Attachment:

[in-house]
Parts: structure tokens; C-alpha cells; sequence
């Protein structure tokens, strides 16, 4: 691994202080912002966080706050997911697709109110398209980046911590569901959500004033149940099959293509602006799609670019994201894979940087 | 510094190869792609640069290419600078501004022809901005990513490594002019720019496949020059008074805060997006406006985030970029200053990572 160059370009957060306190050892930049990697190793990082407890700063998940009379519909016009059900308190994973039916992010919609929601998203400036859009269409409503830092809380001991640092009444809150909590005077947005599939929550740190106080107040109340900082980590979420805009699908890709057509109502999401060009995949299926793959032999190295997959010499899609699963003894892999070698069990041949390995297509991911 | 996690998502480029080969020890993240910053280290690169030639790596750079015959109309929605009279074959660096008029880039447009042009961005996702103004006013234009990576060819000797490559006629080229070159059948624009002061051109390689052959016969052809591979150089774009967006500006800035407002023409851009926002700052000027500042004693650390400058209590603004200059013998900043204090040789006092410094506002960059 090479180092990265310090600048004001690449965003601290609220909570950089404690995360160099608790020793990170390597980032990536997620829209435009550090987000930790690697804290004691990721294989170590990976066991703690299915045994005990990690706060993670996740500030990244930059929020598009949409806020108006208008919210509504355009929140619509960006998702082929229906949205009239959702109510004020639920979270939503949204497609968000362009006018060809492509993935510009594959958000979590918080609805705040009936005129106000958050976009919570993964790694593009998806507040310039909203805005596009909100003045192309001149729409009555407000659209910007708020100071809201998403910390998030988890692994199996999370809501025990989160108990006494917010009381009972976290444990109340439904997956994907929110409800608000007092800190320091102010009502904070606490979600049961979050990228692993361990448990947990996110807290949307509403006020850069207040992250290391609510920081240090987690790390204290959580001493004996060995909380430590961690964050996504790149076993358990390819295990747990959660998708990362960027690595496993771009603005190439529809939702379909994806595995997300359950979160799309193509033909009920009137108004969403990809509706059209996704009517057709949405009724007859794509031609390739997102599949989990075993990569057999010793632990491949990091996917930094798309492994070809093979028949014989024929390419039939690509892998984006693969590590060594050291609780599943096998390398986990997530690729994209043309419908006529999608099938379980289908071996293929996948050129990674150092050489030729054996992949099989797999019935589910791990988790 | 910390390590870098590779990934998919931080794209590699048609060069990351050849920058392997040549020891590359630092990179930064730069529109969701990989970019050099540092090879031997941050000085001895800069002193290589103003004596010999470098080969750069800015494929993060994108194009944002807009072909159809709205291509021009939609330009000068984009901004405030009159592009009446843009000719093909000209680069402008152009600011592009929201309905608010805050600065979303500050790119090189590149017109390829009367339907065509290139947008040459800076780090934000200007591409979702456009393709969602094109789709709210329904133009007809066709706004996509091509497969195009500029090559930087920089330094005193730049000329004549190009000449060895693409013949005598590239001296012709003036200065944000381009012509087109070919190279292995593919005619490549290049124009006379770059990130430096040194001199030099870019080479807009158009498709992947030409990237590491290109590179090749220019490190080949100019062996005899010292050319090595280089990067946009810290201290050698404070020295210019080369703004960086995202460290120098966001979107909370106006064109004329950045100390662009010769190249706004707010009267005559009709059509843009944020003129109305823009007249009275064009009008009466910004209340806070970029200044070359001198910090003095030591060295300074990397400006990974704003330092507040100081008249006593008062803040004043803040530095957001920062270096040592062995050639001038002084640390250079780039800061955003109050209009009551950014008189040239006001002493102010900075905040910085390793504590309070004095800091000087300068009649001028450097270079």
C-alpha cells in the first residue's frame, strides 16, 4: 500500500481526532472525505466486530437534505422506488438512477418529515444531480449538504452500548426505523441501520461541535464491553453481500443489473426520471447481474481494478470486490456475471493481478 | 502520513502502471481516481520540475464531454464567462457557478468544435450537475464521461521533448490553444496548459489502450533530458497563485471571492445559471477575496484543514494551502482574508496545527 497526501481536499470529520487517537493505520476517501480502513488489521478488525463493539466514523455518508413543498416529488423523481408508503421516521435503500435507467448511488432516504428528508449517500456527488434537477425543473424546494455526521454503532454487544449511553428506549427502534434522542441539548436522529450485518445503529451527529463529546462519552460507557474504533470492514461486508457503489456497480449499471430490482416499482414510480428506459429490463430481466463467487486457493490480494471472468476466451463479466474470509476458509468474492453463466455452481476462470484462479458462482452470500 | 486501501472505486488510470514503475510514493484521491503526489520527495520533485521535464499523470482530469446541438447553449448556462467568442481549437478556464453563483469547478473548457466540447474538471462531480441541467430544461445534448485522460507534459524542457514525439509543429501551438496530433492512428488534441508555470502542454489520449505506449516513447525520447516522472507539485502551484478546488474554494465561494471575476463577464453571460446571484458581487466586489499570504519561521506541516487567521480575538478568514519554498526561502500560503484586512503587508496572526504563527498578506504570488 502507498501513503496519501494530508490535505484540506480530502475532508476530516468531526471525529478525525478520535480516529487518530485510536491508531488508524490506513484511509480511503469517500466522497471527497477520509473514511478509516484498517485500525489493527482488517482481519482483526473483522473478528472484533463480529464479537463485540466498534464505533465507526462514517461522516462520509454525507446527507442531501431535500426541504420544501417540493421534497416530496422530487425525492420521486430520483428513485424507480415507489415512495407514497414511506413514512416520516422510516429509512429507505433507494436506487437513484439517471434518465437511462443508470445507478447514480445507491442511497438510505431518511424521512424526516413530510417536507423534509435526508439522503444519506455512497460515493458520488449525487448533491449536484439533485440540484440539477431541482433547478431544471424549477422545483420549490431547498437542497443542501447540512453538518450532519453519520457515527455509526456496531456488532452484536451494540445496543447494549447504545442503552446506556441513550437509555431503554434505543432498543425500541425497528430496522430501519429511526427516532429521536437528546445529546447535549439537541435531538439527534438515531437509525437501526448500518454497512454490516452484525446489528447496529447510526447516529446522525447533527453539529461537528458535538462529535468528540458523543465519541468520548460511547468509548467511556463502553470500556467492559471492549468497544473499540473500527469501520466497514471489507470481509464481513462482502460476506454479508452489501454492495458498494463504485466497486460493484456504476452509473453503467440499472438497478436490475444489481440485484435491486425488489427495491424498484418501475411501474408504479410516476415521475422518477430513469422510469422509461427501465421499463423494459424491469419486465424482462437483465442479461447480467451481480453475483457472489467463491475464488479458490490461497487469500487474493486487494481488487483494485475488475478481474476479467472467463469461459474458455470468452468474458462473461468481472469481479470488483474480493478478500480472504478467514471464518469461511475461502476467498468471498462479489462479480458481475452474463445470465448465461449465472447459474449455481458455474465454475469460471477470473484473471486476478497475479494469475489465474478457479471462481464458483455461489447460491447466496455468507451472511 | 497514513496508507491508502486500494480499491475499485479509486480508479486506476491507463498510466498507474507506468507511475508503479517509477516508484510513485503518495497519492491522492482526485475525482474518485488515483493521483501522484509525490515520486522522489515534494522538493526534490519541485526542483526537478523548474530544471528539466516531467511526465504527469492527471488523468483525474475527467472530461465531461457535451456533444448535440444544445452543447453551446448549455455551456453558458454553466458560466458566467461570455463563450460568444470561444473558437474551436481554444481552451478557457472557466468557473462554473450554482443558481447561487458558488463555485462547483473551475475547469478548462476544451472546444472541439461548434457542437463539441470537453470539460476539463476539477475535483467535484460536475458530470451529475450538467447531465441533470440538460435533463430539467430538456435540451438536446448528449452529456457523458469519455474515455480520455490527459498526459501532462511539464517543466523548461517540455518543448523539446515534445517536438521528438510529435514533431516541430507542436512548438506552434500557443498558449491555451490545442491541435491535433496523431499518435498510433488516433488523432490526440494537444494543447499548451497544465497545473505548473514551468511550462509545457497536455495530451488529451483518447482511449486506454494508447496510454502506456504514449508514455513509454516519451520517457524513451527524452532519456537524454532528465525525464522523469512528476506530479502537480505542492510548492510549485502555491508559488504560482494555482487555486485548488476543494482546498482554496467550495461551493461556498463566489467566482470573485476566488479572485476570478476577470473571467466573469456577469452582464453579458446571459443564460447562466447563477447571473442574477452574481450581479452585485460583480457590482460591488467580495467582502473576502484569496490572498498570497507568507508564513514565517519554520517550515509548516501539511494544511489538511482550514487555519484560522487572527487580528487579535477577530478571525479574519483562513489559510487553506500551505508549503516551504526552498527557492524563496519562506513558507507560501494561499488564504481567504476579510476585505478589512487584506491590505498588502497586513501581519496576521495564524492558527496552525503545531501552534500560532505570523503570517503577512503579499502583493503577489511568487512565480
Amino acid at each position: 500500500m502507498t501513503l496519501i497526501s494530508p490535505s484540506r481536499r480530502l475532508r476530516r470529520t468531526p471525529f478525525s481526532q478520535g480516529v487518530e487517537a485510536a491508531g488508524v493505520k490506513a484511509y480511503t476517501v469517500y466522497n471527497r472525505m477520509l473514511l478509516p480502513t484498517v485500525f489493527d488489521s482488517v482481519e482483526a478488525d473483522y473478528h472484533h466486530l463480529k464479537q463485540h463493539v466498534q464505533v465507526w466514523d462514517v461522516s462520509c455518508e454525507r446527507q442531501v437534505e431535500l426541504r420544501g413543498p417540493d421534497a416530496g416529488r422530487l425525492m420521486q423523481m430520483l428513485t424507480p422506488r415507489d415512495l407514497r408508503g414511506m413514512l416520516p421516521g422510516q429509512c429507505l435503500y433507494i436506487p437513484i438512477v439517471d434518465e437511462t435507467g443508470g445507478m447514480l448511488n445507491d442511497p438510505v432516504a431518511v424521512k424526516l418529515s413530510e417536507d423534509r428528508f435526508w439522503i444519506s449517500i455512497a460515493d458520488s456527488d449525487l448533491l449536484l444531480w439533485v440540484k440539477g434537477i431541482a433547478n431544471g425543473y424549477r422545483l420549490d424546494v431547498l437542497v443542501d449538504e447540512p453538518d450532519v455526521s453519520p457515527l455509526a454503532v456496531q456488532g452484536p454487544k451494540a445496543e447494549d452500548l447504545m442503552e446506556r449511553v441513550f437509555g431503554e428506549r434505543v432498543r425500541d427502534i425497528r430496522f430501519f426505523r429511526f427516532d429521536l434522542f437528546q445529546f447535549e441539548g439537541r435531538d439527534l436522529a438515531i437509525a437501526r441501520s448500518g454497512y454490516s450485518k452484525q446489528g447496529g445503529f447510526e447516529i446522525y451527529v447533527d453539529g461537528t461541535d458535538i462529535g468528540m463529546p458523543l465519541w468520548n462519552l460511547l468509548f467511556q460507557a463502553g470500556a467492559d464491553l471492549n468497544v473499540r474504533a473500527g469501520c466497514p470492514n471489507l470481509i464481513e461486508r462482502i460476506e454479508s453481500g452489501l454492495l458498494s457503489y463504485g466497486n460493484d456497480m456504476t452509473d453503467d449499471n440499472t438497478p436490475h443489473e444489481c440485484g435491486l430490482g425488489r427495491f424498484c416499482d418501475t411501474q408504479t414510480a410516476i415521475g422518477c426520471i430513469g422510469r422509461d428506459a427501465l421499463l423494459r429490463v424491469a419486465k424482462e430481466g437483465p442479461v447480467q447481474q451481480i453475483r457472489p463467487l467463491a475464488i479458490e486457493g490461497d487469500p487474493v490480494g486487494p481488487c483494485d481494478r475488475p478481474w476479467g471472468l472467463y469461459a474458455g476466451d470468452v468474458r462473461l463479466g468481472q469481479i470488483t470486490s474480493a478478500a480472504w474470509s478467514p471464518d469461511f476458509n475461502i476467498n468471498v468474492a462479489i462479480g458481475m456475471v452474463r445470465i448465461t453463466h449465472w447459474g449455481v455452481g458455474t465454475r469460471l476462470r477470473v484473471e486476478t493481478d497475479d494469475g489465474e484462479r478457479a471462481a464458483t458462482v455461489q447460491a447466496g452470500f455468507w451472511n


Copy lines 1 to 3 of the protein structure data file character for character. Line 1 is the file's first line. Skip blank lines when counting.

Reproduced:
[in-house]
Parts: structure tokens; C-alpha cells; sequence
């Protein structure tokens, strides 16, 4: 691994202080912002966080706050997911697709109110398209980046911590569901959500004033149940099959293509602006799609670019994201894979940087 | 510094190869792609640069290419600078501004022809901005990513490594002019720019496949020059008074805060997006406006985030970029200053990572 160059370009957060306190050892930049990697190793990082407890700063998940009379519909016009059900308190994973039916992010919609929601998203400036859009269409409503830092809380001991640092009444809150909590005077947005599939929550740190106080107040109340900082980590979420805009699908890709057509109502999401060009995949299926793959032999190295997959010499899609699963003894892999070698069990041949390995297509991911 | 996690998502480029080969020890993240910053280290690169030639790596750079015959109309929605009279074959660096008029880039447009042009961005996702103004006013234009990576060819000797490559006629080229070159059948624009002061051109390689052959016969052809591979150089774009967006500006800035407002023409851009926002700052000027500042004693650390400058209590603004200059013998900043204090040789006092410094506002960059 090479180092990265310090600048004001690449965003601290609220909570950089404690995360160099608790020793990170390597980032990536997620829209435009550090987000930790690697804290004691990721294989170590990976066991703690299915045994005990990690706060993670996740500030990244930059929020598009949409806020108006208008919210509504355009929140619509960006998702082929229906949205009239959702109510004020639920979270939503949204497609968000362009006018060809492509993935510009594959958000979590918080609805705040009936005129106000958050976009919570993964790694593009998806507040310039909203805005596009909100003045192309001149729409009555407000659209910007708020100071809201998403910390998030988890692994199996999370809501025990989160108990006494917010009381009972976290444990109340439904997956994907929110409800608000007092800190320091102010009502904070606490979600049961979050990228692993361990448990947990996110807290949307509403006020850069207040992250290391609510920081240090987690790390204290959580001493004996060995909380430590961690964050996504790149076993358990390819295990747990959660998708990362960027690595496993771009603005190439529809939702379909994806595995997300359950979160799309193509033909009920009137108004969403990809509706059209996704009517057709949405009724007859794509031609390739997102599949989990075993990569057999010793632990491949990091996917930094798309492994070809093979028949014989024929390419039939690509892998984006693969590590060594050291609780599943096998390398986990997530690729994209043309419908006529999608099938379980289908071996293929996948050129990674150092050489030729054996992949099989797999019935589910791990988790 | 910390390590870098590779990934998919931080794209590699048609060069990351050849920058392997040549020891590359630092990179930064730069529109969701990989970019050099540092090879031997941050000085001895800069002193290589103003004596010999470098080969750069800015494929993060994108194009944002807009072909159809709205291509021009939609330009000068984009901004405030009159592009009446843009000719093909000209680069402008152009600011592009929201309905608010805050600065979303500050790119090189590149017109390829009367339907065509290139947008040459800076780090934000200007591409979702456009393709969602094109789709709210329904133009007809066709706004996509091509497969195009500029090559930087920089330094005193730049000329004549190009000449060895693409013949005598590239001296012709003036200065944000381009012509087109070919190279292995593919005619490549290049124009006379770059990130430096040194001199030099870019080479807009158009498709992947030409990237590491290109590179090749220019490190080949100019062996005899010292050319090595280089990067946009810290201290050698404070020295210019080369703004960086995202460290120098966001979107909370106006064109004329950045100390662009010769190249706004707010009267005559009709059509843009944020003129109305823009007249009275064009009008009466910004209340806070970029200044070359001198910090003095030591060295300074990397400006990974704003330092507040100081008249006593008062803040004043803040530095957001920062270096040592062995050639001038002084640390250079780039800061955003109050209009009551950014008189040239006001002493102010900075905040910085390793504590309070004095800091000087300068009649001028450097270079």